Study: Movie piracy costs $20.5 billion a year
LOS ANGELES – Movie piracy costs the U.S. economy $20.5 billion per year in lost business, jobs, wages and taxes, according to a study released Friday by the Institute for Policy Innovation, a Texas think tank.
IPI, which describes itself as a nonprofit, nonpartisan public-policy think tank advocating lower taxes, fewer regulations and a smaller, less intrusive government, said it paid for, designed and conducted the study.
It started with a finding from a study funded by the Motion Picture Association of America, the primary lobbying organization for major Hollywood studios, showing that major U.S. motion picture studios lost $6.1 billion in revenue to piracy in 2005.
Working from there, IPI researchers projected that total lost output among all U.S. industries — including theater operators, video retailers, ad agencies, advertising-supported media outlets accountants and lawyers, set makers, janitors and suppliers — hit $20.5 billion.
Specifically, IPI found that lost earnings for U.S. workers amounted to $5.5 billion annually. Local, state and federal governments lose $837 million in annual tax revenues and 141,030 jobs were not created.
Separately, management consulting firm Bain & Company Inc. estimates that U.S. movie studios lose 10 percent of their potential revenue to piracy.
The film industry for years has waged a war against piracy as illegal copies of new films have been made available through street DVD sales or Internet download within days, or in some cases, before a movie’s theatrical release.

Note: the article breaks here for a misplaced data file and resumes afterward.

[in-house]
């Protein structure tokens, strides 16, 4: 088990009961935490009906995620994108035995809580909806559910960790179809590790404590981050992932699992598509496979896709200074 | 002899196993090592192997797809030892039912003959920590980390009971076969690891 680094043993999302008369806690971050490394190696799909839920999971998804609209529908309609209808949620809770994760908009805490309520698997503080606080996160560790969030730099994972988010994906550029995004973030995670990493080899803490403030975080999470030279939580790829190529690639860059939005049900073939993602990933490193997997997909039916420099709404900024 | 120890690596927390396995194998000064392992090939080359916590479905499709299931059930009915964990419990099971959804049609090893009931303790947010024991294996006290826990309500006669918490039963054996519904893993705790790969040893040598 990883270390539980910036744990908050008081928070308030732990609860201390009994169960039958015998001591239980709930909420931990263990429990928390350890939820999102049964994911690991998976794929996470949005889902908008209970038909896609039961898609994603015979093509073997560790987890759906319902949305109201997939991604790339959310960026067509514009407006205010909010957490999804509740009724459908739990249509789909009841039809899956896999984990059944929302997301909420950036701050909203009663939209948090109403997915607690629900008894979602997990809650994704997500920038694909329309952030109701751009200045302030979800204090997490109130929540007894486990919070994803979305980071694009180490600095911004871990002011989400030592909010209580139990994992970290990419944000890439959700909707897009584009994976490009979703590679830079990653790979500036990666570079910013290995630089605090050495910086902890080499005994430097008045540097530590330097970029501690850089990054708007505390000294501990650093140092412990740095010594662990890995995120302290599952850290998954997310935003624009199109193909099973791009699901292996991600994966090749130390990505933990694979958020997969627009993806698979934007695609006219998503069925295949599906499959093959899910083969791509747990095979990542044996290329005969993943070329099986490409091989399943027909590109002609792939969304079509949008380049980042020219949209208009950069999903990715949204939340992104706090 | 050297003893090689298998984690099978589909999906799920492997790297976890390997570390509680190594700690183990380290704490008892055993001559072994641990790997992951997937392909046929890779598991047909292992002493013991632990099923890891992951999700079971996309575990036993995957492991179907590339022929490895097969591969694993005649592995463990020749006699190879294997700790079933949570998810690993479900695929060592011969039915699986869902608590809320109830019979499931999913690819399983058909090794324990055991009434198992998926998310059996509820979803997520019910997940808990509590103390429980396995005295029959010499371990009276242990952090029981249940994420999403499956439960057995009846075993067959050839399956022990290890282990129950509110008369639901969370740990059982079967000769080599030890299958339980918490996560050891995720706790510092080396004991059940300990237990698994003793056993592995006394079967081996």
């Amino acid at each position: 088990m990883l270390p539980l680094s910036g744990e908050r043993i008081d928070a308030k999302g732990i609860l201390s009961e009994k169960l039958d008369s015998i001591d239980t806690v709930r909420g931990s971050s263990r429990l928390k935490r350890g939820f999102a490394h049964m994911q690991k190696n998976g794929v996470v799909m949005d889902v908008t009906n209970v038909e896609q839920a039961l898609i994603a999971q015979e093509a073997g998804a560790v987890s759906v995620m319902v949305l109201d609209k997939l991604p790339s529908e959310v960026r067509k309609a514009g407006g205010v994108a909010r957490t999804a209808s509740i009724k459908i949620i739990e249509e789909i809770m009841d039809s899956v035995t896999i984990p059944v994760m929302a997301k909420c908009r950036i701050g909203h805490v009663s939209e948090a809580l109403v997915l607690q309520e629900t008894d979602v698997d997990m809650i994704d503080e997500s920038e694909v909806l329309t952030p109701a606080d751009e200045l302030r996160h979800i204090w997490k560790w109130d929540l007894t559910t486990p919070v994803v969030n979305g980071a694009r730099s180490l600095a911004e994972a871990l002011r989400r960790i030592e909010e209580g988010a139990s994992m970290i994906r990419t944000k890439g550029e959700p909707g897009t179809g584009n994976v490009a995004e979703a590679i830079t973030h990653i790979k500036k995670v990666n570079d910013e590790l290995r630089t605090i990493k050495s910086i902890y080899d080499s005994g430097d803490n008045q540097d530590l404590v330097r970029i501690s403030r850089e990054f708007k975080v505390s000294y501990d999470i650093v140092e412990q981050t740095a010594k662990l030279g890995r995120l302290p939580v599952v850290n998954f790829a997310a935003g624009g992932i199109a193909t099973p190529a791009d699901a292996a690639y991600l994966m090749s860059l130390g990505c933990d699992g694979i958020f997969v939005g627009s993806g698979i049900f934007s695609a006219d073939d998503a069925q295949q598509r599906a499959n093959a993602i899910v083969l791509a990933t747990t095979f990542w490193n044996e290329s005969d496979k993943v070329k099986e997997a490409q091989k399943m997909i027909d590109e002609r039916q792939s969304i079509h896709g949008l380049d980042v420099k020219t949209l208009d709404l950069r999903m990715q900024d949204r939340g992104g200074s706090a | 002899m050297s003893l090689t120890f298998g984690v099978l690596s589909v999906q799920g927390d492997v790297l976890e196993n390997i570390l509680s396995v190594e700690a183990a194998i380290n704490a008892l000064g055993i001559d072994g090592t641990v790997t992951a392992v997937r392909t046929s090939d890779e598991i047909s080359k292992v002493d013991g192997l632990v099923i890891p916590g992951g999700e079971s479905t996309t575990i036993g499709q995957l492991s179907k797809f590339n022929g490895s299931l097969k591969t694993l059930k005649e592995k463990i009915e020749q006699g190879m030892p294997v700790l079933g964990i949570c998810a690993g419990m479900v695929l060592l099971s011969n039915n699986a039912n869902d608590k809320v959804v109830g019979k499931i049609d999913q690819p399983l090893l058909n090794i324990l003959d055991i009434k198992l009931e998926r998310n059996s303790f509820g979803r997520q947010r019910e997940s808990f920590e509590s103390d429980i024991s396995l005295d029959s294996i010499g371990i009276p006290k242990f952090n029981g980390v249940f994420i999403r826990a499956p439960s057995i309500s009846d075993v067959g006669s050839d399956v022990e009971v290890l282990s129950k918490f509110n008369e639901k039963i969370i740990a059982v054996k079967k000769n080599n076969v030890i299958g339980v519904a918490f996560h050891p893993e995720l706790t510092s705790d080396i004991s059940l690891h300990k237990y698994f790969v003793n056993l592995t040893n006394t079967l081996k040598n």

“Our growth is impacted pretty dramatically when you have (piracy),” NBC Universal Chief Executive Bob Wright told reporters at a U.S. Chamber of Commerce summit on piracy and counterfeiting in Washington.
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Wright is among the entertainment executives pushing U.S. anti-piracy efforts.
“Motion picture piracy hurts not only the movie business, but triggers a harmful domino effect that results in lost jobs and wages for American workers inside and outside the industry,” Dan Glickman, chairman and chief executive of the Motion Picture Association of America, said in a statement.
“This really impacts everyday folks,” Bartlett Cleland, director at the Institute for Policy Innovation, told Reuters in a telephone interview. “The jobs lost are all over the economy. It’s not necessarily the programmer who develops special-effects software,” Cleland said.
Motion Picture Association of America members include Sony Corp.’s Sony Pictures Entertainment, News Corp.’s Twentieth Century Fox and Time Warner Inc.’s Warner Bros. Studios.